To the editor:
In his Sept. 6 letter to the Times, “City officials created Chatham quagmire,” Dan Hazlewood said, “The idea some have that less parking will encourage public transit is a myth that is disproven daily by our still-growing car culture.“ This is not in fact the case.
Numerous studies show parking minimums in cities lead to more car ownership and more car usage than would otherwise be the case. That is why more and more cities and some suburban counties are relaxing their parking minimums, and even eliminating them in selected locations.
That allows developers to include off street parking only when there is a real market demand for it. And yes, people do look to see if it is available — when my wife and I moved we looked at the parking situations for all our options, we did not presume access to free parking. Comparing checking on that to an unreasonable software usage agreement is silly.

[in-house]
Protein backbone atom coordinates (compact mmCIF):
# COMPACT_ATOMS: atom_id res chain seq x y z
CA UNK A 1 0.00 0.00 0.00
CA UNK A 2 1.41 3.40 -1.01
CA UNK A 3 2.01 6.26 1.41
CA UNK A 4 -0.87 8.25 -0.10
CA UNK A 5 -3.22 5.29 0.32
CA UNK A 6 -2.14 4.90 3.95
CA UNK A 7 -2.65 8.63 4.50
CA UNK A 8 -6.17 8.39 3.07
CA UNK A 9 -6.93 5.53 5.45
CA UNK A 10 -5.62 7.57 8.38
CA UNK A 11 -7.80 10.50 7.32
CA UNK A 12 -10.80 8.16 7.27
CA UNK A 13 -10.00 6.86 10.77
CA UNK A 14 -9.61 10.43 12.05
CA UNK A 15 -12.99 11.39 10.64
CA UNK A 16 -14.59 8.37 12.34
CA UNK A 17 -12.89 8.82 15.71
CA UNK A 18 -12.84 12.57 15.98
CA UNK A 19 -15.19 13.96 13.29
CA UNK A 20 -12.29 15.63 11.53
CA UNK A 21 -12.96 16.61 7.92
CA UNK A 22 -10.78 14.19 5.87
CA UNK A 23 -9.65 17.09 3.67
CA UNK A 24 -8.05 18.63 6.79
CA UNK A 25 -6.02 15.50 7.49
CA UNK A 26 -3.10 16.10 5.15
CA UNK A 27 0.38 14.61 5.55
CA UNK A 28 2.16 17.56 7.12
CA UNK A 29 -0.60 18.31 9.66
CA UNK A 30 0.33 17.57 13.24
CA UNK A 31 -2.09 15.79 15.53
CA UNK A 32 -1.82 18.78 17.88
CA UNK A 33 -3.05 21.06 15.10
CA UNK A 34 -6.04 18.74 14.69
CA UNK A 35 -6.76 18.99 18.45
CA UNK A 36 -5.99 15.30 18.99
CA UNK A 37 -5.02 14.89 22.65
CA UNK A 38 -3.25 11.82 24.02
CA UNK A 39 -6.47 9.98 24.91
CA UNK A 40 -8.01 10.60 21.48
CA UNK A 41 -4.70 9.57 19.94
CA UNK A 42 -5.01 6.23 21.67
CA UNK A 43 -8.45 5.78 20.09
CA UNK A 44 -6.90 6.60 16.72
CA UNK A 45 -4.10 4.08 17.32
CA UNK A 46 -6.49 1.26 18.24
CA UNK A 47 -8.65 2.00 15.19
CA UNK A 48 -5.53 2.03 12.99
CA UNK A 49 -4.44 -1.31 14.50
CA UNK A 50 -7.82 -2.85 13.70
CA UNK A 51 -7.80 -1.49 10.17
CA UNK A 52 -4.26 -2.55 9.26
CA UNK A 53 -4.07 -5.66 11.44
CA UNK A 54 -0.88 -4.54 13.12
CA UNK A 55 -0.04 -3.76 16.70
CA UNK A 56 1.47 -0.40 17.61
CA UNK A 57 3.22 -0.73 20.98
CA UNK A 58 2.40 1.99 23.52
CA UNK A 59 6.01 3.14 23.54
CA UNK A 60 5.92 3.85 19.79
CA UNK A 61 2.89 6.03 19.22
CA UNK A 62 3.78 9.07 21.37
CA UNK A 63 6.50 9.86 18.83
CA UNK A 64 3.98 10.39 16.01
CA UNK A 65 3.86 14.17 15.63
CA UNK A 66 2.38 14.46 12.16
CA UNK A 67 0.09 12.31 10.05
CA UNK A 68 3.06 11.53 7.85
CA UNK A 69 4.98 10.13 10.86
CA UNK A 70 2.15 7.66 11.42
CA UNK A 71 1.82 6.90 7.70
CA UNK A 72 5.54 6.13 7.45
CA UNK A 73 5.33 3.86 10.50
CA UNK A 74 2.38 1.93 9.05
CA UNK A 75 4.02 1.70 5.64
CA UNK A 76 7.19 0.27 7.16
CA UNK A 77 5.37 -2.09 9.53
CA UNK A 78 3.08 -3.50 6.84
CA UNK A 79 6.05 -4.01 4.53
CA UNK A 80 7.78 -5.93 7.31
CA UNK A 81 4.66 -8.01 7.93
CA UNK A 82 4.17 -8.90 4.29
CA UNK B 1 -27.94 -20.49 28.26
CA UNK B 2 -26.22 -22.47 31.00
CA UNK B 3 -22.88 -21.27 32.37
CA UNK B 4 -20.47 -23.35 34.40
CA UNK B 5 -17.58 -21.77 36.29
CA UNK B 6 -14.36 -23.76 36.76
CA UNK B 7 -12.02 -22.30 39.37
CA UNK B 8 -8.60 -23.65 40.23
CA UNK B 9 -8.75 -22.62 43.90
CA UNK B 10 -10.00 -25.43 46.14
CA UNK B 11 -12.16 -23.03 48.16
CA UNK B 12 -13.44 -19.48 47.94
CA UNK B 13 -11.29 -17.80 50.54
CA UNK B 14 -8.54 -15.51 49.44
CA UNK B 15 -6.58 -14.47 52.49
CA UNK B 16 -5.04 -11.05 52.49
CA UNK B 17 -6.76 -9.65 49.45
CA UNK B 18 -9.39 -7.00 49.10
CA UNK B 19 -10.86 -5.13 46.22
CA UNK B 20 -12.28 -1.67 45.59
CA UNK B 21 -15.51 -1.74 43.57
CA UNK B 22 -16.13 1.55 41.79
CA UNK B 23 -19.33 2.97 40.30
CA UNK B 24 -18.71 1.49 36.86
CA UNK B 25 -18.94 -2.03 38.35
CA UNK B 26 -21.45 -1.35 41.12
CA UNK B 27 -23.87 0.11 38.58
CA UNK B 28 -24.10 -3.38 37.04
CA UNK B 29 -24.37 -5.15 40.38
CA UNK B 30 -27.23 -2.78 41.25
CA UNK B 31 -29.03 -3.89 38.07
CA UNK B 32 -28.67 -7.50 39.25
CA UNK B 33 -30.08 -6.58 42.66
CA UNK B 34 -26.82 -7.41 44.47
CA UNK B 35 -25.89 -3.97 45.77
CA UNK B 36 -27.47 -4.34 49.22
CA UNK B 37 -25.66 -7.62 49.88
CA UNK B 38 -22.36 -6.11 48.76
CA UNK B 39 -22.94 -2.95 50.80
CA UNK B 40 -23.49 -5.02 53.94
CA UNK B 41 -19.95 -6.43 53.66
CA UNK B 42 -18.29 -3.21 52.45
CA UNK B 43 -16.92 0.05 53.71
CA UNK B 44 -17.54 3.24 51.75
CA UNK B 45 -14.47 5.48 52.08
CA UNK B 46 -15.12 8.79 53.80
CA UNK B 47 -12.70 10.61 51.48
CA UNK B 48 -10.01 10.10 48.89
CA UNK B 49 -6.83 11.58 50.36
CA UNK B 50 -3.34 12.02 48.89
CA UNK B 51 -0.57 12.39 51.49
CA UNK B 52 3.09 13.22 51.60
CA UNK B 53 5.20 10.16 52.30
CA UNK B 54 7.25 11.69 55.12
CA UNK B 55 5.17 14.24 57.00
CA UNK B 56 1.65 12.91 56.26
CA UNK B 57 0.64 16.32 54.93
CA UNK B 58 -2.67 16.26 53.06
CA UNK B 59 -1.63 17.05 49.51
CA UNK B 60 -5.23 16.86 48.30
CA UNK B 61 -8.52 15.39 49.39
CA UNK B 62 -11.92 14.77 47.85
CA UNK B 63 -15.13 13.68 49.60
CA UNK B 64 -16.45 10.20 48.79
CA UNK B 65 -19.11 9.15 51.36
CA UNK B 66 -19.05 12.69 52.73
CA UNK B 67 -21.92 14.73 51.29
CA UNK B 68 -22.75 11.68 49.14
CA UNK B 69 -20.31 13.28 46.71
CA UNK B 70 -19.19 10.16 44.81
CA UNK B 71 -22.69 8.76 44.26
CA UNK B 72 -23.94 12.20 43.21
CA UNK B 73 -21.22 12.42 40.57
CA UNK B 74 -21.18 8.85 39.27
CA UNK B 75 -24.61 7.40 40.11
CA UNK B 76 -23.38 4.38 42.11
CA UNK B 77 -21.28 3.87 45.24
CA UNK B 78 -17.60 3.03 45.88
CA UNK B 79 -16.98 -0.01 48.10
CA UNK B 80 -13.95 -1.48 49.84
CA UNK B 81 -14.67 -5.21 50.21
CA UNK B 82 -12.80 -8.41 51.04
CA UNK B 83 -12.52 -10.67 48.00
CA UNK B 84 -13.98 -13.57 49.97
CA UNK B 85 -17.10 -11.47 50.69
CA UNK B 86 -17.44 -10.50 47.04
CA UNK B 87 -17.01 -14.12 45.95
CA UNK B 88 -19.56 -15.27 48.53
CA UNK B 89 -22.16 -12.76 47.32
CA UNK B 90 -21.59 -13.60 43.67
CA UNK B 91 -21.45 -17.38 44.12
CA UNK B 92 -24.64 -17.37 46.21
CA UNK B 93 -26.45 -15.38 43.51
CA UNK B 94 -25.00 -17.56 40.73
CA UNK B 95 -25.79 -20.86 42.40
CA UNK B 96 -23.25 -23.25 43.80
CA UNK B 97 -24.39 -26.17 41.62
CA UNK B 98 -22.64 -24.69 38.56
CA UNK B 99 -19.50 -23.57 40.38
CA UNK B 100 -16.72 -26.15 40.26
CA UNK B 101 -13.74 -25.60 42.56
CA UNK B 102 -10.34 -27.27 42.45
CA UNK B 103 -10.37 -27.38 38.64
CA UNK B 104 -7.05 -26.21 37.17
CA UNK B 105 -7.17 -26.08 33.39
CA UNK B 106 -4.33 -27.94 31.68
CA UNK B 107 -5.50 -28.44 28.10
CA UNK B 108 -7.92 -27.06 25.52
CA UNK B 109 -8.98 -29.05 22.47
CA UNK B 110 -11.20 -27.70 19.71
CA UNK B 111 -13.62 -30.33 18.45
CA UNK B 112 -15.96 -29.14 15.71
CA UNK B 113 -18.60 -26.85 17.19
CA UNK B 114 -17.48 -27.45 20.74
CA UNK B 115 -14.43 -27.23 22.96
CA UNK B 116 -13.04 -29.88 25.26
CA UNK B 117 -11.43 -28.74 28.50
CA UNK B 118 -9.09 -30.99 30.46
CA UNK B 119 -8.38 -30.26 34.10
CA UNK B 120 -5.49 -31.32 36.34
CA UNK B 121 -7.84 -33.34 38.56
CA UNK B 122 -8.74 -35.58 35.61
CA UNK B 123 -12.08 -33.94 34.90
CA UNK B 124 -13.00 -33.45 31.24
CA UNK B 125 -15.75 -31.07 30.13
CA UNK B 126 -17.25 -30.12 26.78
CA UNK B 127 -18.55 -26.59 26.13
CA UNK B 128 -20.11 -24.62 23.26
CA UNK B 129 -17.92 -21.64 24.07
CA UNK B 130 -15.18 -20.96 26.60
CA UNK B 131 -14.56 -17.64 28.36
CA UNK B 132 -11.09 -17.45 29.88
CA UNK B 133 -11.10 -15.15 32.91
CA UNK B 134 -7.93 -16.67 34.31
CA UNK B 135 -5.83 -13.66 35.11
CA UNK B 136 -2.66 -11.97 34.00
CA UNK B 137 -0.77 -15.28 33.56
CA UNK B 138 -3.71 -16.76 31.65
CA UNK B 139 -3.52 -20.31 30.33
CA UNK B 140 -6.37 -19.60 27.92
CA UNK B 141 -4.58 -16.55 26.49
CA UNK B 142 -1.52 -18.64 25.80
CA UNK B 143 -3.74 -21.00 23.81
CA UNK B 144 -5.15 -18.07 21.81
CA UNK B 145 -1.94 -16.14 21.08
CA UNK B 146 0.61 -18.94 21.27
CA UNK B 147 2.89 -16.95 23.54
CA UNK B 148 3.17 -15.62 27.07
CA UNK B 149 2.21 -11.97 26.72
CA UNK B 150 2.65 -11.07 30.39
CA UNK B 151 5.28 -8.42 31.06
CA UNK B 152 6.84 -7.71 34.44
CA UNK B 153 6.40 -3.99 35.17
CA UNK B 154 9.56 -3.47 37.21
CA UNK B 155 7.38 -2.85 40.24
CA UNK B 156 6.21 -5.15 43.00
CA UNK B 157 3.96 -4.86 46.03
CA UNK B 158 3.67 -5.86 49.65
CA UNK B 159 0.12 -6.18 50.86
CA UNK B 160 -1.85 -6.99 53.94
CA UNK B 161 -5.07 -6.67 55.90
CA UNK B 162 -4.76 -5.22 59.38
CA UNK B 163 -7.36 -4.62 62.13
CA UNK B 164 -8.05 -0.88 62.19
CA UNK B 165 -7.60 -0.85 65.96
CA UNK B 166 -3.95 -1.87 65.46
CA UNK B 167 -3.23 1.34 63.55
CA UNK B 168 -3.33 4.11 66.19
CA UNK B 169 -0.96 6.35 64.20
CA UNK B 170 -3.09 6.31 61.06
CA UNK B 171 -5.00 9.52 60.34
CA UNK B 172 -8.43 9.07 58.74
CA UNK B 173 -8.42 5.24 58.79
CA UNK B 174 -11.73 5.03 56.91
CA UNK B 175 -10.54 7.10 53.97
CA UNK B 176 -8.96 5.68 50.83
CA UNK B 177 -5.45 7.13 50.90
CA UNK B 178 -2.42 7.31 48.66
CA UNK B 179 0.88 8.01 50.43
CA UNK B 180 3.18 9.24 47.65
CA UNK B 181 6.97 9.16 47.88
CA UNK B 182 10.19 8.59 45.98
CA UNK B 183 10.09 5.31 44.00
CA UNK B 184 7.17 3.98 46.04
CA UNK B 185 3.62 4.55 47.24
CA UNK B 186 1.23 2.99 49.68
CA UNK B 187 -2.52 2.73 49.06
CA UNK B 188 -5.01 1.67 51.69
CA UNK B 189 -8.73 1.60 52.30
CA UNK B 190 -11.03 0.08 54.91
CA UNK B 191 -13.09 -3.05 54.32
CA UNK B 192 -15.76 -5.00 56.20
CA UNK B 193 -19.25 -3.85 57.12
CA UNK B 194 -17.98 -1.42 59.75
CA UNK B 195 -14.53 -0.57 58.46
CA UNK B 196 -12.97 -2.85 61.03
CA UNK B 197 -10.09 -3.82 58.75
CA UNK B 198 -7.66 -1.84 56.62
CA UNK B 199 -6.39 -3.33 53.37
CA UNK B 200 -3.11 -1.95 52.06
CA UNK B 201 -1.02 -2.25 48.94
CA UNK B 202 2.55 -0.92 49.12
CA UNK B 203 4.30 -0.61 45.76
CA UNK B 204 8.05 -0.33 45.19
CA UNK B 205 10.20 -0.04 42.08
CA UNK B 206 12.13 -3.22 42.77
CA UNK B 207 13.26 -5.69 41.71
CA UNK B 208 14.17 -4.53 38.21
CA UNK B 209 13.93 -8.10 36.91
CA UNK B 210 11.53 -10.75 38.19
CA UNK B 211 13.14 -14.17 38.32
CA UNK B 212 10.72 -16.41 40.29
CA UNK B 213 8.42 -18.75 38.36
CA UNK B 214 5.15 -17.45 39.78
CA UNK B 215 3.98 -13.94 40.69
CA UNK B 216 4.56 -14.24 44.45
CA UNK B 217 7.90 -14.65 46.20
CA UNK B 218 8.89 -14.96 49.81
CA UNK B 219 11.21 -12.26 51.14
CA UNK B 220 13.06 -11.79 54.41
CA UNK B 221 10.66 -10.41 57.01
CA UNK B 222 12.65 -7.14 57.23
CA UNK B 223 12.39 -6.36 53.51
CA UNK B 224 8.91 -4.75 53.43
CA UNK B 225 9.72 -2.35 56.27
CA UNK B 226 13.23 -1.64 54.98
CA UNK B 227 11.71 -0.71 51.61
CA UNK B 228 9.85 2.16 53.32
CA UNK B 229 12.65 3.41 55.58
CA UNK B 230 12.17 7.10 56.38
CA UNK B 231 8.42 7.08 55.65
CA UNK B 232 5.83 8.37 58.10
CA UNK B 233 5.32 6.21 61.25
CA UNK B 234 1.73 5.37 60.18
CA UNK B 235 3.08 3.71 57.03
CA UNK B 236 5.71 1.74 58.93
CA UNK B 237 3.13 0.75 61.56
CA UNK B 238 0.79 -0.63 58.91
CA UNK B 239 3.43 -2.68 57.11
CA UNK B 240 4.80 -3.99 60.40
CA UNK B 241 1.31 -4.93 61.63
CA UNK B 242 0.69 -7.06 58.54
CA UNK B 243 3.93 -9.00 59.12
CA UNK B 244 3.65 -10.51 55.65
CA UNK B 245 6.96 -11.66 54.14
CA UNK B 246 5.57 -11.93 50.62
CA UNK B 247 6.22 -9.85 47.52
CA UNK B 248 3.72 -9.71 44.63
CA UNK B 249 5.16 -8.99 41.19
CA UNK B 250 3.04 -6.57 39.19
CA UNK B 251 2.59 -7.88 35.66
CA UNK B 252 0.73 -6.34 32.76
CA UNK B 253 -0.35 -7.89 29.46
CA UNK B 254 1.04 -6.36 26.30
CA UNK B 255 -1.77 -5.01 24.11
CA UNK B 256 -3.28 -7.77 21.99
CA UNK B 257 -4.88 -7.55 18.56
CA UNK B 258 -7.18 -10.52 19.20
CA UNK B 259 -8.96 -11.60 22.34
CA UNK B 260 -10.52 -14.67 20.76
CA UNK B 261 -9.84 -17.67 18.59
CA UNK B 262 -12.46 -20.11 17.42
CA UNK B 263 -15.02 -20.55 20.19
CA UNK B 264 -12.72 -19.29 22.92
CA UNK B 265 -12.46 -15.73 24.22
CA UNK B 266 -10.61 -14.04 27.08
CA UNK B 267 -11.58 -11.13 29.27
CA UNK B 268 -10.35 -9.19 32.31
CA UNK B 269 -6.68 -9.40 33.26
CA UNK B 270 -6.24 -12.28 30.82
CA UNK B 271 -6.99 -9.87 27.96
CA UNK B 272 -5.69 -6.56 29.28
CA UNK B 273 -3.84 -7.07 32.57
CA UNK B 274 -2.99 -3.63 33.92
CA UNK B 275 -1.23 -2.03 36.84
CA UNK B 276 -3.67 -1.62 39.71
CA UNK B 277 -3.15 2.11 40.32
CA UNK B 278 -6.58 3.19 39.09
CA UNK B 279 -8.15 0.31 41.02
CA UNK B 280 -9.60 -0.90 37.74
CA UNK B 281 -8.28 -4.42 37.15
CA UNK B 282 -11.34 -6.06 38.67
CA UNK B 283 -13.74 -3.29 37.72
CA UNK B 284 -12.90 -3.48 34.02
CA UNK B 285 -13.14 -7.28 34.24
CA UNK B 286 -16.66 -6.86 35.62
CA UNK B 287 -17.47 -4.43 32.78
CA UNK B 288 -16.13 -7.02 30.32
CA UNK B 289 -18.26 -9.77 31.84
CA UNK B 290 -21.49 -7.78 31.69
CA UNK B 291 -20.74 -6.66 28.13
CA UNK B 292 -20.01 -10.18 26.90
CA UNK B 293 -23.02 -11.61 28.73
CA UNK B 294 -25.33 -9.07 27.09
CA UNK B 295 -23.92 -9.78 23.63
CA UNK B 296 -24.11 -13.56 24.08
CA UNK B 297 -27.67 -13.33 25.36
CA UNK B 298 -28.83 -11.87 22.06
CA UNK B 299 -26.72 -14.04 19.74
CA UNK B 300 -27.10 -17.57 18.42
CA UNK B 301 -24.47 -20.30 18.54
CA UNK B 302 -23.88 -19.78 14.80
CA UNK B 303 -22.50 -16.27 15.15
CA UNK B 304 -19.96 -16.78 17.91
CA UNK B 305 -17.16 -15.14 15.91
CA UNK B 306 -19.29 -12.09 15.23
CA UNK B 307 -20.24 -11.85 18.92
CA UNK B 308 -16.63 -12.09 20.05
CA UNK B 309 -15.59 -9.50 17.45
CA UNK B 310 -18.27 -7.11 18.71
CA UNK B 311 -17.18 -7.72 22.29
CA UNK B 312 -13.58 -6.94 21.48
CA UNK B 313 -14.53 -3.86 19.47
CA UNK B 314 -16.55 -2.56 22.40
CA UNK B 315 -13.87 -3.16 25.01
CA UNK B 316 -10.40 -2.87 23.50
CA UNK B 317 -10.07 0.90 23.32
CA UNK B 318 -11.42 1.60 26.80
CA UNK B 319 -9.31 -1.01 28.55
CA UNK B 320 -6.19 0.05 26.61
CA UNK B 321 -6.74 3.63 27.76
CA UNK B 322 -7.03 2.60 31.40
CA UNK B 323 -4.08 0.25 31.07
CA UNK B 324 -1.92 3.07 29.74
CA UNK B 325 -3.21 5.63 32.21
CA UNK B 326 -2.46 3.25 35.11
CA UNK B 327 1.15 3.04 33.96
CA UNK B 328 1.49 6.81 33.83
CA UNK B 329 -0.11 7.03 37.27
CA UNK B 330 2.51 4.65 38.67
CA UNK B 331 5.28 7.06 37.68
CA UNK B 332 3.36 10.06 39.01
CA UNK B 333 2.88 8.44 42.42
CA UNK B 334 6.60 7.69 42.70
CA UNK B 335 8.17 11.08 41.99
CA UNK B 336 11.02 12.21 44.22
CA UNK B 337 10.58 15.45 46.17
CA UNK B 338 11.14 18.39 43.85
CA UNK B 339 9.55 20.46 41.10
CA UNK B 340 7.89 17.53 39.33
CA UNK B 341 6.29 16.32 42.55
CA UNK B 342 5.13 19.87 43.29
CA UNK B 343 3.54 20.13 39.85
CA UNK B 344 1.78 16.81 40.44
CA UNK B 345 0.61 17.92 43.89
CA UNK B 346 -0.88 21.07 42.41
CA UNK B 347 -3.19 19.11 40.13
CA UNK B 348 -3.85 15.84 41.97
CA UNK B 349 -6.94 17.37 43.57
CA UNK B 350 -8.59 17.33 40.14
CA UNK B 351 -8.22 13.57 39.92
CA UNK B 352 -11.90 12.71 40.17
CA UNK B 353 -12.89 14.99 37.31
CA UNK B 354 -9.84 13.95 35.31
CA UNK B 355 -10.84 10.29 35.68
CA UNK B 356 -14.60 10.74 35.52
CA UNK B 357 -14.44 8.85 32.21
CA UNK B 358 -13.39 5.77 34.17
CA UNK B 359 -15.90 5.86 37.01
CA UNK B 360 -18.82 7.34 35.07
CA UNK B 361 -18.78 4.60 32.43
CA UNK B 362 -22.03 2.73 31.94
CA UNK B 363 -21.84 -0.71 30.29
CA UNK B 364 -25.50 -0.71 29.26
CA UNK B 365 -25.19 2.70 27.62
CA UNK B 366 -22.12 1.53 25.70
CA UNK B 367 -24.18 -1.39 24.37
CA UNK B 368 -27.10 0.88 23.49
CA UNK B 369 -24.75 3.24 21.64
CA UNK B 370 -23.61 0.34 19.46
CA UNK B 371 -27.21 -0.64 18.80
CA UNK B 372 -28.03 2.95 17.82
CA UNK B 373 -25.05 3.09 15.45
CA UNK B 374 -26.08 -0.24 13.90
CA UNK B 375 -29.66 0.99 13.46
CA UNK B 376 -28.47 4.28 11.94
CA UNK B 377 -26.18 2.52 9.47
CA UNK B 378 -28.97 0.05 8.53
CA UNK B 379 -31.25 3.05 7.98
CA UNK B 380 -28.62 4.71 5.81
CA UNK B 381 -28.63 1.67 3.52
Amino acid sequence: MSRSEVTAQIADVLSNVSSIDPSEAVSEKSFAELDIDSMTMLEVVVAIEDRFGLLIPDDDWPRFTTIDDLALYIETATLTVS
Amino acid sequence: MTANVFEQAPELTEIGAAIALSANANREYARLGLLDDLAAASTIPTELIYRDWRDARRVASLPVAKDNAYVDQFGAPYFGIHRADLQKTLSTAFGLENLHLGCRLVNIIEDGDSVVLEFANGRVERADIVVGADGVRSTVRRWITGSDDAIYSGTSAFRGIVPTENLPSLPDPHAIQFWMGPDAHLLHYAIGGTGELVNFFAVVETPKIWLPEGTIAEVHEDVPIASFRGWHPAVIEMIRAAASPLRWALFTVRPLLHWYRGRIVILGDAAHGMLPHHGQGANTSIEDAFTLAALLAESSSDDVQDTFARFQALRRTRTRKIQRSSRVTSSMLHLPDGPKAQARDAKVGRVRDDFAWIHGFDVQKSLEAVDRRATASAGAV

The real problem here is not allowing developers to choose the amount of parking they want to provide on their own property — it is that on-street parking is provided free, or for a nominal charge via a parking permit. Like most things provided cheap or free, it becomes scarce.
If parking were priced at what economists call “a market clearing price,” there would be no need for battles like this, because the right to buy a parking permit would not be such a desirable benefit. If some complain that this would be unfair to those who long ago bought in an area assuming cheap parking permits, we could “grandfather” them in at existing prices, and allow them to sell their permits to new residents. Economists call this arrangement “a white market,” so no one is worse off.
-Ken Notis, Alexandria